Brutus vs. Cassius A leader is a person who follows through and knows what they want. Cassius, in The Tragedy of Julius Caesar is the character who wants to kill Caesar based on his political ranking in Rome. Cassius recruited Caesar's best friend, Brutus, to help him catch Caesar before he gets too big and in Cassius’ opinion destroys Rome. Cassius Is a very effective leader compared to Brutus. Cassius gets his way in the end of the play, although he does not live to see what effects the death of Caesar has on Rome.
Caesar most likely would have become one of the most prosperous leaders of Rome. If Antony was also killed like Cassius wanted I believe Cassius would have started a rise to power that would lead to everything he said he was trying to prevent. Overall Cassius did more bad then good he manipulated his friends, allies he killed someone he said he loved, he lied to get revenge, and he killed out of greed. Brutus said he asked for money from Cassius to pay for his troops when you are about to go to war you do not help pay for an allies troops when they need it. You also don’t lash out and say you are better than your ally when you should be planning for the pressing battle.
He then joins a conspiracy to kill Caesar. After the conspiracy he is considered a murderer and flees his own country, eventually committing suicide. “I would not Cassius, yet I love him well.” (I.II.83), “I killed not thee with half so good a will.” Dies (V.V.51). These two quotes strongly highlight Brutus ' change throughout the play. One aspect changes, but one does not;
Brutus tries to impress the crowd by saying that Caesar was going to become a dictator. “Had you rather Caesar were living and die all slaves, than that Caesar were dead, to live all free men?” (ii.III.L 22-24). Brutus gives this reason to make the people think this murderous act was honorable. Antony then steps up to the plate to give his speech. “The noble Brutus hath told you Caesar was ambitious… He hath brought many captives home to Rome Whose ransoms did the general coffers fill: did this in Caesar seem ambitious?
Marc Antony loves Caesar and was sincerely hurt when Brutus, a respected man to whom was close to Caesar, played a role in the assassination. Brutus was abl persuade the crowd , the people of Rome, in believing that Caesar deserved to die as he was ambitious and that his death was for the better of Rome. Through the speech Marc Antony disproves Brutus as when presented with the crown “ thrice did he refuse”(III.ii.99). Thus he asks if this is the crowds view of an honorable man which he refers to Brutus, with a tone of sarcasm, and in addition this makes the crowd question their own opinion. The need to avenge Caesar 's death gave Antony a motivation but he also used emotion to win the trust of the Romans.
Brutus used pathos, and this is shown through him saying “Not that I loved Caesar less, but that I loved Rome more”(III.ii.22-23). Brutus wanted to appeal to the Plebeians sense of patriotism. If he made them understand that he killed Caesar for the good of Rome, for the good of them, then they will understand that the assassination was needed and not done cold-heartedly out of hate. Brutus also used pathos by saying, “As I slew my best lover for the good of Rome, I have the same dagger for myself when it shall please my country to need my death” (III.ii.46-48). Brutus wanted the Plebeians to know that he truly, truly loved Rome.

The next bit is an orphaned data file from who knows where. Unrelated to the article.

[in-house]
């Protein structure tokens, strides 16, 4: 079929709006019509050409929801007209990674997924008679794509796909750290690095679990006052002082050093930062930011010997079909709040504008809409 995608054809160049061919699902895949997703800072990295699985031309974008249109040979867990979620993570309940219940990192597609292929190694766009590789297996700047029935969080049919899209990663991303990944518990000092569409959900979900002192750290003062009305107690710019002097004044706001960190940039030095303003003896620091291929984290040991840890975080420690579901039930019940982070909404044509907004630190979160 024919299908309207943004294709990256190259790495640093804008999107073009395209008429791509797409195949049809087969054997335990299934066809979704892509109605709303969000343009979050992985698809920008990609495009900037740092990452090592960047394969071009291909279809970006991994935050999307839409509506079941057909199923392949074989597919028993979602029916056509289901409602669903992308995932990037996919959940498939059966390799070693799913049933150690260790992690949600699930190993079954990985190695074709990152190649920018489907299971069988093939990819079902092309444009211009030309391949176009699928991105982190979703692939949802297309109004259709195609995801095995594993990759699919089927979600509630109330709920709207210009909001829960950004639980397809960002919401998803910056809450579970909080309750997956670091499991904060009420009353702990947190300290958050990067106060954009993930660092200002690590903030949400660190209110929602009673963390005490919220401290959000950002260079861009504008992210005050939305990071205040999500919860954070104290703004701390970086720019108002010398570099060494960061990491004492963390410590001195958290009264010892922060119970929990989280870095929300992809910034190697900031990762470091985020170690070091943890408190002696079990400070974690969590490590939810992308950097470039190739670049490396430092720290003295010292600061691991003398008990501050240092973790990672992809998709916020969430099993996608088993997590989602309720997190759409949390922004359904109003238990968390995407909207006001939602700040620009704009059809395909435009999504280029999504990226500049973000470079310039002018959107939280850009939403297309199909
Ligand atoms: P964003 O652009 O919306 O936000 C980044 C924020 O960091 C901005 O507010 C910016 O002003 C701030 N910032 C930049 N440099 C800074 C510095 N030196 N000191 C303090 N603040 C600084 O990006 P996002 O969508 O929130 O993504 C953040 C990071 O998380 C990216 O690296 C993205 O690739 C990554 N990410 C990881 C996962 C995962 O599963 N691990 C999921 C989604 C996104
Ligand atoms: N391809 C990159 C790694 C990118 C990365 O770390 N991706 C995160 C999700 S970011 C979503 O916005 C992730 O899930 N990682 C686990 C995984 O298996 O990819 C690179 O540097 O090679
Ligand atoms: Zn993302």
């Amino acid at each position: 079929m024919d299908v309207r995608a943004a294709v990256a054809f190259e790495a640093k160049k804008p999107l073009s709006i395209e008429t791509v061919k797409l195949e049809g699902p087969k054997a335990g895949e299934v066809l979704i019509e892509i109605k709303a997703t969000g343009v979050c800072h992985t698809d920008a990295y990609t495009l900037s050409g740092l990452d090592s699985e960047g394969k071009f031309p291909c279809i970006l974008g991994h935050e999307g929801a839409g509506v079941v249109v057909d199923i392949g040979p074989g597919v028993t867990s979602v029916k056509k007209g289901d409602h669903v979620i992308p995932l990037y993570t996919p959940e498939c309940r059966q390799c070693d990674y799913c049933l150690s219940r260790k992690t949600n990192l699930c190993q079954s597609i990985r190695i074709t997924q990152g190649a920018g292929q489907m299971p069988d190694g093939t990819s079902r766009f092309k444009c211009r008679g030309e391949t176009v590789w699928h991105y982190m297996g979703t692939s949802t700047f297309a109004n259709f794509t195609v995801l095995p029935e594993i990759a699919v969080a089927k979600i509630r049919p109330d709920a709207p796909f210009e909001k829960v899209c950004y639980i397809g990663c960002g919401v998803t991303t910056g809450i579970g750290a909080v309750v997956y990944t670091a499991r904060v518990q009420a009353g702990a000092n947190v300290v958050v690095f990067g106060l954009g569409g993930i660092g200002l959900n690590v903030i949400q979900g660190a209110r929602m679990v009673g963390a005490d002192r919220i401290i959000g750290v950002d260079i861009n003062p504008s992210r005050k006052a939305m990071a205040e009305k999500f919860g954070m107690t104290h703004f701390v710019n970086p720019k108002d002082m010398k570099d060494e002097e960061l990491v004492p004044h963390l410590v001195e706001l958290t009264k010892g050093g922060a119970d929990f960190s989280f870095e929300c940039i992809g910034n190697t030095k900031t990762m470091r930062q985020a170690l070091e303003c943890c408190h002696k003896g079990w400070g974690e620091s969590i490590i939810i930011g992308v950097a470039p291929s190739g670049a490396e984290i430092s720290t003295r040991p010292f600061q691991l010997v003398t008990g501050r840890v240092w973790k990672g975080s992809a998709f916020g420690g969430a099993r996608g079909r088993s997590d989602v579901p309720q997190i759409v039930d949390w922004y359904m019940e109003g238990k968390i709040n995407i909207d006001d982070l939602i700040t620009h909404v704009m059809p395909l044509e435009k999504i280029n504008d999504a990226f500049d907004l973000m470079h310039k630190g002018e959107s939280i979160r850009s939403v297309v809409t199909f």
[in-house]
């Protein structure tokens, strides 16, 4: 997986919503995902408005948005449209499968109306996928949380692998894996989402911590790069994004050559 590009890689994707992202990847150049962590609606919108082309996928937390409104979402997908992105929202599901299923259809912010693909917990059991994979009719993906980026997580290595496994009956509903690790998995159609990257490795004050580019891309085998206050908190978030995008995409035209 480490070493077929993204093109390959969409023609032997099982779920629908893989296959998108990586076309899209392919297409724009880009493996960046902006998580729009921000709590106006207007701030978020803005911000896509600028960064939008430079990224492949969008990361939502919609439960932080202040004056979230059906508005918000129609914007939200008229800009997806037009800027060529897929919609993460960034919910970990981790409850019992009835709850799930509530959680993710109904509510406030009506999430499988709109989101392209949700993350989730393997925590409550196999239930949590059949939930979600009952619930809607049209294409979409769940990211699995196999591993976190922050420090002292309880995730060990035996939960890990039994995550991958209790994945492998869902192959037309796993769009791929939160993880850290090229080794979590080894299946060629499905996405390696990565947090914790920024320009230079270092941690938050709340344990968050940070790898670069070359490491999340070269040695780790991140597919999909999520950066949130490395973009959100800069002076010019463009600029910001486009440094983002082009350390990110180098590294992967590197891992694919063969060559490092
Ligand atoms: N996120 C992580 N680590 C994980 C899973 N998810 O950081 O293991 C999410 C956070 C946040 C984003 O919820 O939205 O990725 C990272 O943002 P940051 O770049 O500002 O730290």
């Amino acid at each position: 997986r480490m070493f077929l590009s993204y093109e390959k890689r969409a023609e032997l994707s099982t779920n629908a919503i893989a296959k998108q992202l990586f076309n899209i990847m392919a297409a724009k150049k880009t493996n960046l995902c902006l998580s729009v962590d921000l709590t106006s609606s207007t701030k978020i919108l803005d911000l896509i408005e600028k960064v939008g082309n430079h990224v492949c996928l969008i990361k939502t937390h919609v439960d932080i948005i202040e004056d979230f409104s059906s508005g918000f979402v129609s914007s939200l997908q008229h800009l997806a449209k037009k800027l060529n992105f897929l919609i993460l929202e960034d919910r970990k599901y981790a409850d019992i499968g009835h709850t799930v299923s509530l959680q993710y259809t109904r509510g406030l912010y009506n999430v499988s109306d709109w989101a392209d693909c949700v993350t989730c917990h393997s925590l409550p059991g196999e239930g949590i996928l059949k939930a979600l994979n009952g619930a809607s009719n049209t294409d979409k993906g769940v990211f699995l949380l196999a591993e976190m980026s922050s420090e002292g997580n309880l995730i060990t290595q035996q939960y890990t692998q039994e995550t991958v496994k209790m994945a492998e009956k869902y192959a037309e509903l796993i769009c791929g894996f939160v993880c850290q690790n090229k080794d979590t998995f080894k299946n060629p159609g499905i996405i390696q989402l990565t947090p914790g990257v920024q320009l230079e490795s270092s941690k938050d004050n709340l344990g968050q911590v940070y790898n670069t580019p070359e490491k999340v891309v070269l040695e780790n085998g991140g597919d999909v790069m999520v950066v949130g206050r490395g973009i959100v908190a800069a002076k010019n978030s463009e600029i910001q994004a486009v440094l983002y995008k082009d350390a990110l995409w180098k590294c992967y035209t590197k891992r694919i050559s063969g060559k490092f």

That day they lost not only a general, but a man whose job was to help the people. He was seen as an ambitious man who needed to be stopped. Right before Anthony gave his speech Brutus came to explain why the murder was a just cause. In The Tragedy of Julius Caesar, Anthony shows his ability to tell the truth through dishonesty and irony. He starts off his eulogy by saying “Friends romans countrymen, lend me your ears;” he uses this as an introduction
Cassius influenced Brutus to conspire against Caesar by stating, Caesar “is now become a god… and his name has been sounded more than [Brutus’s]” (Act 1, Scene 2, Line 118-145-6). Cassius’s arguments convinced Brutus in proving Caesar's murder would be just, but Caesar’s death is unjust because he is being murdered out of Brutus and Cassius’s jealousy. Both of the individuals are envious of the power that Caesar is being given by the people of Rome and want to end his life before they will lose their own power in the senate after Caesar becomes king. Brutus’ naive mind was easily convinced by Cassius that Caesar was not the best choice to assume the Roman throne because he would not listen to their political thoughts. Individuals, such as Cassius and Brutus, in the senate were afraid of having their power decreased because Caesar, as Brutus states, is an “unhatched serpent’s egg” (Act 2, Scene 1, Line 33).
When planning to kill him, the conspirators gather around Caesar and he sees his trusted friend Brutus among them. They pull out their daggers and stab Caesar. With his dying breath Caesar addresses Brutus, "Et tu, Brute?” (III.i.77). This quote emphasizes the betrayal Caesar felt. Caesar had expected betrayal from Cassius, but was truly surprised that his good friend Brutus did too.
The death of a man, Julius Caesar. In 44 B.C. Julius Caesar the Roman dictator was loved by many citizens of Rome, but he was not loved by all. Some citizens of Rome hated Julius many of them in the senate. Two big conspirators of his death were Brutus and Cassius.